Spending less time in bed helps fight insomnia, a new study suggests.
Researchers followed people’s sleeping habits over a year to see how short-term sleeping problems either resolved themselves or became chronic.
They concluded that 70 to 80 per cent of short-term insomnia could be nipped in the bud by spending less time in bed.
Dr Michael Perlis, director of the Penn Behavioral Sleep Medicine Program, explained:
“Those with insomnia typically extend their sleep opportunity.
They go to bed early, get out of bed late, and they nap.
While this seems a reasonable thing to do, and may well be in the short term, the problem in the longer term is it creates a mismatch between the individual’s current sleep ability and their current sleep opportunity; this fuels insomnia.”
The researchers followed 416 people classed as ‘good sleepers’ over a year.
Even among the good sleepers, 20% suffered insomnia over the year, with around half of these recovering and the remainder developing some sort of longer term sleep problem.
The researchers were interested in seeing how people dealt with lost sleep.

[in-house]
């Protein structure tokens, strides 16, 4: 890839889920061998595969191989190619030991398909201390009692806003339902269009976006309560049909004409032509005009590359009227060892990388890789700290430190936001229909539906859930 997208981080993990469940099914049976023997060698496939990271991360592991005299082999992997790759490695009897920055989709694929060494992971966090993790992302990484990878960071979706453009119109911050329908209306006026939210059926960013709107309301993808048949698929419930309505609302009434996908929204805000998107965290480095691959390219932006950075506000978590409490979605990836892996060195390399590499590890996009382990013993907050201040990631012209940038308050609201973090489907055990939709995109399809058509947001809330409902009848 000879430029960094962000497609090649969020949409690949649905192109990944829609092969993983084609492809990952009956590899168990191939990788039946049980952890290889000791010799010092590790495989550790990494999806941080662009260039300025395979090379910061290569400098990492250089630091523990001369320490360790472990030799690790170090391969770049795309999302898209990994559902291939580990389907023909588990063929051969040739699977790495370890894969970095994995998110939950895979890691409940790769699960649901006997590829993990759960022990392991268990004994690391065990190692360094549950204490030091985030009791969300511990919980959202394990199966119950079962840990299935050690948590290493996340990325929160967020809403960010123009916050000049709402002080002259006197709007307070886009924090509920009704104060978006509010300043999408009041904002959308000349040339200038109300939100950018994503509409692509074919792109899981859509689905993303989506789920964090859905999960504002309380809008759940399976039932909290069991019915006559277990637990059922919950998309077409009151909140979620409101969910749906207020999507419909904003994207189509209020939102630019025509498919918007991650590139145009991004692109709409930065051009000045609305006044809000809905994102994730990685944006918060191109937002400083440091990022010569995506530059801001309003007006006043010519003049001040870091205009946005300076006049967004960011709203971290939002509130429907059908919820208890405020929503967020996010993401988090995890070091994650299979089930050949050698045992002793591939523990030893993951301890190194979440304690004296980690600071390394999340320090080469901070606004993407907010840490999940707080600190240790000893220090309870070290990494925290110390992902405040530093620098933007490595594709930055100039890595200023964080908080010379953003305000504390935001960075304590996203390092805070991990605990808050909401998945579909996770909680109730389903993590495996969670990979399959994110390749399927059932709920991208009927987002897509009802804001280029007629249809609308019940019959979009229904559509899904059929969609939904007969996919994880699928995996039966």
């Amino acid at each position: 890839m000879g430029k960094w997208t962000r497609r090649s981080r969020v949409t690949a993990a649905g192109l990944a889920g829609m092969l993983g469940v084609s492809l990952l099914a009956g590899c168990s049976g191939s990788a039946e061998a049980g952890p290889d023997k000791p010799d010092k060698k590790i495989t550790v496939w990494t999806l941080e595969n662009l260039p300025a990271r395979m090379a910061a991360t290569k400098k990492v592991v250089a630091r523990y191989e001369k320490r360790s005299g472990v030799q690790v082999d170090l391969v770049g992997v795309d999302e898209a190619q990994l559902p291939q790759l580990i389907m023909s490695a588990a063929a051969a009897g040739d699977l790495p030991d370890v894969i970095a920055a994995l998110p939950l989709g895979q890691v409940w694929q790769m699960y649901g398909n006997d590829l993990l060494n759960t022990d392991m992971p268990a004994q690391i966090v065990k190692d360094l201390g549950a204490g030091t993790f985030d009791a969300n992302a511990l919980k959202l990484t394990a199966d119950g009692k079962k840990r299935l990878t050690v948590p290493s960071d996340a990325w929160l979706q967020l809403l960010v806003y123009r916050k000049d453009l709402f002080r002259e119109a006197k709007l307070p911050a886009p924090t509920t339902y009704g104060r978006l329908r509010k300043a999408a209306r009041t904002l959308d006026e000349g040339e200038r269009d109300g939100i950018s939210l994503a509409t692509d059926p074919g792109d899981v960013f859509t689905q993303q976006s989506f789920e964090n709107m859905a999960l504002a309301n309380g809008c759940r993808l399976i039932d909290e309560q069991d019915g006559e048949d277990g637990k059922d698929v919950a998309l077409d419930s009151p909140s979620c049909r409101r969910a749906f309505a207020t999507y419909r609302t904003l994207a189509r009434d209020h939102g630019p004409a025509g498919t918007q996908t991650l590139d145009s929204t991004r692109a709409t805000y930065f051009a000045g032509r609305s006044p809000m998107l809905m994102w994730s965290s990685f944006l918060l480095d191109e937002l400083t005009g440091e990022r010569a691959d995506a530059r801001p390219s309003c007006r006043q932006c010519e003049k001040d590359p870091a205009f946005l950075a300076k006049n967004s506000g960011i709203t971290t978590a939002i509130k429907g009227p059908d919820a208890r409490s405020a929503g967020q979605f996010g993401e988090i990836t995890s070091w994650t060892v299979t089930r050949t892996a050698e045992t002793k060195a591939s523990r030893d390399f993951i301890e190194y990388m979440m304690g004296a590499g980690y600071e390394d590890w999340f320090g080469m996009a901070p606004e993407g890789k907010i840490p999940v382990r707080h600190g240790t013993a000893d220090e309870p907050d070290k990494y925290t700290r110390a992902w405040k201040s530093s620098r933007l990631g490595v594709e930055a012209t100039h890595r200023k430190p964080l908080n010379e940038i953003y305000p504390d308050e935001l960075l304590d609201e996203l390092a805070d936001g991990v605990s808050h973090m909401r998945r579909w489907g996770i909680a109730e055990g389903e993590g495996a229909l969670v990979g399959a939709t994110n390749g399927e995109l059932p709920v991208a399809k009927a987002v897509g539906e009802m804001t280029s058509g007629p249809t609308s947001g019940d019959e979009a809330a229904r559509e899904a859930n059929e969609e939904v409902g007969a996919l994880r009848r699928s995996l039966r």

Some people extended their sleep to try and make up for the lost time.
This was a mistake, as Dr Perlis explained:
“Acute insomnia is likely a natural part of the human condition.
If you think about the fight flight response, as trigger for sleeplessness, this makes sense.
That is, it shouldn’t matter that it’s 3 a.m. and you’ve been awake for the last 22 hours, if you’re being threatened and you believe there is a threat to your quality of life or existence, it’s not a good time to sleep.
It is understandable that sleeplessness has persisted as an adaptive response to such circumstances.
In contrast, it’s hard to imagine how chronic insomnia is anything but bad…and the clinical research data support this position given chronic insomnia’s association with increased medical and psychiatric morbidity.”
So, while it’s natural to try and catch up on lost sleep — this is a mistake.
It is far better to go to bed when you are tired and get up when you wake up and can’t get back to sleep.
The study was presented at SLEEP 2016, the 30th annual meeting of the Associated Professional Sleep Societies LLC
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